It's like the internet is the inside of someone's mind. All the shit you think about but never say is said here. All the thoughts that are too little to be converted into words in normal life come out on the internet. Why? The nasty stuff too. You wouldn't call someone piece of shit to their face if you thought they were one, but you'd do it on the internet. It's like the keyboard removes a filter that otherwise governs objectionable or microscopically uninportant things.

I'm very interested in how this will change us as a species because I don't think it's something that will just pass and fade. It will only increase, this connectedness and always-on-ness and everybody being aware of everybody else's everything and responding to it as though it's part of the thoughts that run around in your own head all the time. Over enough time it will redefine conscious life as a collective experience, albeit electronically induced. I thought Cory Doctorow's book Down And Out In The Magic Kingdom was gut-churning with all the Disneyland crap, but the internet brains thing seems like where we're headed. That points system they had, where you immediately check someone's status and get their details when you encounter them is pretty much what the google-somebody reflex is already, and now possible via wireless mobiles, expanded further by blogs and twitter.

It's all very interesting. We're defining a new state of being but it's so early that we don't know it.

posted by Eric at 5:41 PM on July 10, 2008

Yeah, the whole dividing life and history into neat little 10-year blocks we call "generations" has always had more utility as a way to sell Woodstock box sets than as a explanatory tool, probably. And in this hyper-niche culture, who can say what the hell's on the mind of the "youth"? It's more of the"what group am I going to sit with in the lunchroom" kind of a deal, which, as we know, is THE definitive question.

As for the second point, I don't think they're mutually exclusive - in fact, they may complementary. The same people that are getting more and more vitriolic and ugly are the same who can't take criticism of any kind. Do I resemble that remark? Uh....

posted by boredwithit at 6:00 PM on July 10, 2008

@Eric: So we're all going to be Paris Hilton in the future?

posted by Kev at 9:42 PM on July 10, 2008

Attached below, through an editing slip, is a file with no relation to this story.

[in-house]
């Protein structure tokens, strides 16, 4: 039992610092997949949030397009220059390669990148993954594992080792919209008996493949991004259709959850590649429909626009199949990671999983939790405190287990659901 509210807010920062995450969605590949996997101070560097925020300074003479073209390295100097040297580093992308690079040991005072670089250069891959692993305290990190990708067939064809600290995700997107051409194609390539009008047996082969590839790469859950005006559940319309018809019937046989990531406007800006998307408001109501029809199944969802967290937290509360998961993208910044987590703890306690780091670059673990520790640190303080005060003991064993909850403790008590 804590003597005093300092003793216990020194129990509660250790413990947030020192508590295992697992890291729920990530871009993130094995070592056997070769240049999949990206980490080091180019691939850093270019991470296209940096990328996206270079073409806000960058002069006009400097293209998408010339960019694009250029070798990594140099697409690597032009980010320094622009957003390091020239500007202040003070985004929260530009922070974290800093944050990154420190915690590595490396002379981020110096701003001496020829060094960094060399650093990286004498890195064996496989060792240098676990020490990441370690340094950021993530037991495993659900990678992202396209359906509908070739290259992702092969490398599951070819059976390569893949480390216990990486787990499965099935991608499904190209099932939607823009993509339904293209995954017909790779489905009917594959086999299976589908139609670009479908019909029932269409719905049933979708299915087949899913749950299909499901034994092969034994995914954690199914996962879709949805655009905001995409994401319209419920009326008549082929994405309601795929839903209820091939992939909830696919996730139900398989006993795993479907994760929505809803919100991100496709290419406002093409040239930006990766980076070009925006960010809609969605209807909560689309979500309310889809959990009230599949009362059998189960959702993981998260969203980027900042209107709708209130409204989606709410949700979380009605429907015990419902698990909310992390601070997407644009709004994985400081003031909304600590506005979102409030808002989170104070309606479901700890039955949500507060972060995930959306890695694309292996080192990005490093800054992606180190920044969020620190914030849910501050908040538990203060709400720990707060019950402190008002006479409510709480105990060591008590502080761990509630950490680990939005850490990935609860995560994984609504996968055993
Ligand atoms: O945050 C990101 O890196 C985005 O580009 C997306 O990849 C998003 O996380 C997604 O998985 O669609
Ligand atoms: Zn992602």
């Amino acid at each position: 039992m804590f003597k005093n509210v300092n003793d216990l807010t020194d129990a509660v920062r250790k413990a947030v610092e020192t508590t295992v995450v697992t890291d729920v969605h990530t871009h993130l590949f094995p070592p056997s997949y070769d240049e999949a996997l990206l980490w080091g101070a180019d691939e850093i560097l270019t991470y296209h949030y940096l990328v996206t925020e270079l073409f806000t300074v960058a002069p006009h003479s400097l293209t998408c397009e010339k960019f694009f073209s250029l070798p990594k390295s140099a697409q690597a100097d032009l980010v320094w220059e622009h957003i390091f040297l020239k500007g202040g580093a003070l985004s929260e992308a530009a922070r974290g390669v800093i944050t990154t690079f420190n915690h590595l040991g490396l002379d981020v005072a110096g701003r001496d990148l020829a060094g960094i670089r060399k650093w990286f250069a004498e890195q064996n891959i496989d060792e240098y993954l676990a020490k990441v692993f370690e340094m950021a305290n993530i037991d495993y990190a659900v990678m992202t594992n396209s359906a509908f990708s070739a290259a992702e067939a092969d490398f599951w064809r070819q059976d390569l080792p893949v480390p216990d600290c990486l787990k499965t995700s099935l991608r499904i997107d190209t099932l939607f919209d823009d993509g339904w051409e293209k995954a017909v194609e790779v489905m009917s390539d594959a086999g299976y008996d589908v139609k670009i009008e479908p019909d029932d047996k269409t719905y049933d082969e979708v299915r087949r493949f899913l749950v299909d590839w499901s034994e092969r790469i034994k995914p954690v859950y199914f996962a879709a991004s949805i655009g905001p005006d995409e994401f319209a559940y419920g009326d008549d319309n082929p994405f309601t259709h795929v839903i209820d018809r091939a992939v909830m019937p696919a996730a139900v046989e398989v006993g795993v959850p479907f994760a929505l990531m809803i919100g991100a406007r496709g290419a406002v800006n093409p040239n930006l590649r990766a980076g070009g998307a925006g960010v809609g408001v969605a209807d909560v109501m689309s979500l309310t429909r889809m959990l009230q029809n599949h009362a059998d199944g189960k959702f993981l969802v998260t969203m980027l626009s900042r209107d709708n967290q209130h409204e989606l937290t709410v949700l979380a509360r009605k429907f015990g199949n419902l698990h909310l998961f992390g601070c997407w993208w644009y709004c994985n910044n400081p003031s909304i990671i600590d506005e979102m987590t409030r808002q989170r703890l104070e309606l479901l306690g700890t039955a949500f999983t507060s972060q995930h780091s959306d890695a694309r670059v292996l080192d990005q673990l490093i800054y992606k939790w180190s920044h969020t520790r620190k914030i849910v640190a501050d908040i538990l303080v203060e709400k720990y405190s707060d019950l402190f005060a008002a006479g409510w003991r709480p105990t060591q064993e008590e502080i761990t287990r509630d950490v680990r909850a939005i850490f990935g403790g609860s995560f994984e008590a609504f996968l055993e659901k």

Btw there's no new state of being. That's allll bullshit. Unless you believe autism is the new state of being, in which case you have to be born with it. Damn that pesky Darwin!

posted by Kev at 9:54 PM on July 10, 2008

@eric - The flipside of this coin is that what you see being written about this isn't really obsessed over - these opinions are spot opinions written by proficient typists. Sure, people talk a good game, and it can be pretty easy to be insulting if you don't have to do it to the victim's face. But really, no one's doing much critical analysis. If anything, people who have developed opinions and observations on similar topics are more than happy to share them again and again, at length. (If you saw a brief, well-edited and brilliantly composed comment about a topic, THEN you know it was obsessed over.)

One thing that's happening on this particular topic is that people are unleashing developed criticisms of Jezebel and blogs that previously had little context in active conversations.

Personally, I have much to say about it because I am an enthusiast for Moe's ideas and writings (which means I'm disappointed in her for being irresponsible here), and I'm someone who has dealt with dreadful interpersonal situations with irresponsible people (which means I'm quick to see it coming). My agenda is that I want to continue to enjoy Moe's writing without losing personal respect for her. I can't speak for the rest of the Internet, but I know there are some loons out there hungry for a hangin'.

posted by Brian Van at 12:07 AM on July 11, 2008

I wonder if anyone is reading this.

Anyway, good responses all around. I'm busy today, but might try to jump in later.

posted by Rex at 11:30 AM on July 11, 2008

I know this topic is probably Already Over and all, but this was pretty tasty.

In one HuffPost we have 1) someone personally spurned by Denton in his Dear Maggie way (1a: I get why he was negged, but of course he's got the voice I'd personally eat up on Gawker) 2) a pretty comprehensive if overly hateful soup-to-nuts account of All Things Emily ("Emily Gould's neck-breaking, yet strangely dull, confessional introspection -- her lamentation of "I've Never Been to Me" -- seemed to confirm everyone's worst fears about young bloggers") 3) the conventional wisdom that Moe - whom I saw on the street yesterday to my immediate shame, as Those Who Recognized Jakob Lodwick and Emily Gould must have felt upon realizing that their sightings had ruined lives - is "too smart to be this dumb" and 4) a refreshingly feminism-free conclusion.

Anyway, worth the long read if you enjoy insidery Gawker stuff, which I would assume would be anyone who is still hanging around this thread.

posted by katiebakes at 10:24 PM on July 11, 2008